Water is the most important and limiting growth factor of all. Its molecule is constituted by two atoms of Hydrogen and one of Oxygen united by a covalent bond.
These molecules have polar character, joining together through hydrogen bonds.
The interaction of these dipoles is responsible for the surface tension of the water, related to the ease with which the soil “gets wet”.
This is where surfactants come into play, widely used in the world of greenkeeping. With them, the surface tension of the water decreases, reducing the formation of dew on the surface of the greens and in turn the proliferation of fungal diseases, such as the “dollar spot” on greens coated with dew and low in nitrogen.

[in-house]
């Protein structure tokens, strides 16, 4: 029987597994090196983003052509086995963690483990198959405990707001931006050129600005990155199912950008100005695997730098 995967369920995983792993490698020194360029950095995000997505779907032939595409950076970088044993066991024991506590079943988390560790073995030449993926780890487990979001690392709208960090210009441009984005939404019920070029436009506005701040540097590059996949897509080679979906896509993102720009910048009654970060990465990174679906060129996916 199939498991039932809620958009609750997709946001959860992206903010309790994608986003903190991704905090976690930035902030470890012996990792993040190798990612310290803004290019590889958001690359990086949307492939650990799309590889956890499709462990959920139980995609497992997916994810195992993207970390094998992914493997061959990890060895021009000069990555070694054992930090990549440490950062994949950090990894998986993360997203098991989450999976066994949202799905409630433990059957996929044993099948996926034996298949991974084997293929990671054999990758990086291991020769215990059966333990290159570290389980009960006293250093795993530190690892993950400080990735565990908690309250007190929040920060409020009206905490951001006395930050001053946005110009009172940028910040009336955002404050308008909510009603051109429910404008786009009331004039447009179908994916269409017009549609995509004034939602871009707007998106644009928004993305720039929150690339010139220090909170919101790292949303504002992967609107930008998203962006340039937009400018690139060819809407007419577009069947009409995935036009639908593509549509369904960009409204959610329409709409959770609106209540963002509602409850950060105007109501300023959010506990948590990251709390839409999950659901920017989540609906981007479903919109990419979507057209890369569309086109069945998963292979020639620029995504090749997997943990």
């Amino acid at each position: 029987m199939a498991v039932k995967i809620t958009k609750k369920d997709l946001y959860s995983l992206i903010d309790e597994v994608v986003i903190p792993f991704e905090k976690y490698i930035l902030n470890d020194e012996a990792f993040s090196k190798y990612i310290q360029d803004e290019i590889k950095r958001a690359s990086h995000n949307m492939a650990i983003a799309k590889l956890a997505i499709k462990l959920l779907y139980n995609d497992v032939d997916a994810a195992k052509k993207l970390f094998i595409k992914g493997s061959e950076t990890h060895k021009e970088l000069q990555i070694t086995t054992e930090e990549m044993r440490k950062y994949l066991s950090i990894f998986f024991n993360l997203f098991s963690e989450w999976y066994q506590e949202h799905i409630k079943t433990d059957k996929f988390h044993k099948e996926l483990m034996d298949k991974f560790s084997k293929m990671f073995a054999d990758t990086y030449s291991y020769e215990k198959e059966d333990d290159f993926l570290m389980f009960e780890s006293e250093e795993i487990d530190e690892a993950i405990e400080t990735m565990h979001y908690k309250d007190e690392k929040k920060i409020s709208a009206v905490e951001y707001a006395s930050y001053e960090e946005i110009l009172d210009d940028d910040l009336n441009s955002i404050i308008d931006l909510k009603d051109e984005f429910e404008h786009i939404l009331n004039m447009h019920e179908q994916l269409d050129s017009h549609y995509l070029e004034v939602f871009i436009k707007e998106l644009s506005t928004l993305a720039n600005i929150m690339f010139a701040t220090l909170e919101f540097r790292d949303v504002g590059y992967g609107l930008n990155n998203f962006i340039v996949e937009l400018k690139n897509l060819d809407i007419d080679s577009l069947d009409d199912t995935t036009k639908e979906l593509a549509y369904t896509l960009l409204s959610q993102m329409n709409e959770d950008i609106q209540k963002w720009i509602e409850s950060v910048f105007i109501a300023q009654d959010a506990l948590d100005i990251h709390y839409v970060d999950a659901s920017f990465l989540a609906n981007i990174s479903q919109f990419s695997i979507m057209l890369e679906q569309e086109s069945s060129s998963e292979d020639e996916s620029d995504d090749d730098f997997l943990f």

Another very important effect of the use of surfactants is the elimination of hydrophobic zones, the “dry patches”. These are attributed to the decomposition effects of basidiomycete fungi. Fungi of the same group as the microorganisms that cause the typical “fairy ring” in the soil.
Hydrophobia is caused by the decomposition of mycelial remains of fungi and organic matter, Dernoeden. P.H, Creeping Bentgrass Management, 2002.
The amount of water that can be taken by the roots, is that surrounding them and therefore will depend on different soil characteristics such as:
- Texture. The capacity of water retention follows this increasing order, depending on the type of soil: Sandy <Frost-Sandy <Limousine <Frosty-loamy <Clay.
- Root length The greater the root length, the greater the water reserve.
- Species and varieties, following the following increasing order of drought tolerance: Bahiagrass> Blue grass> Zoysiagrass and hybrid Bermuda, St Augustinegrass> Seashore paspalum> Fescue> Poa Pratensis> Rye grass> Agrostis> Poa annua.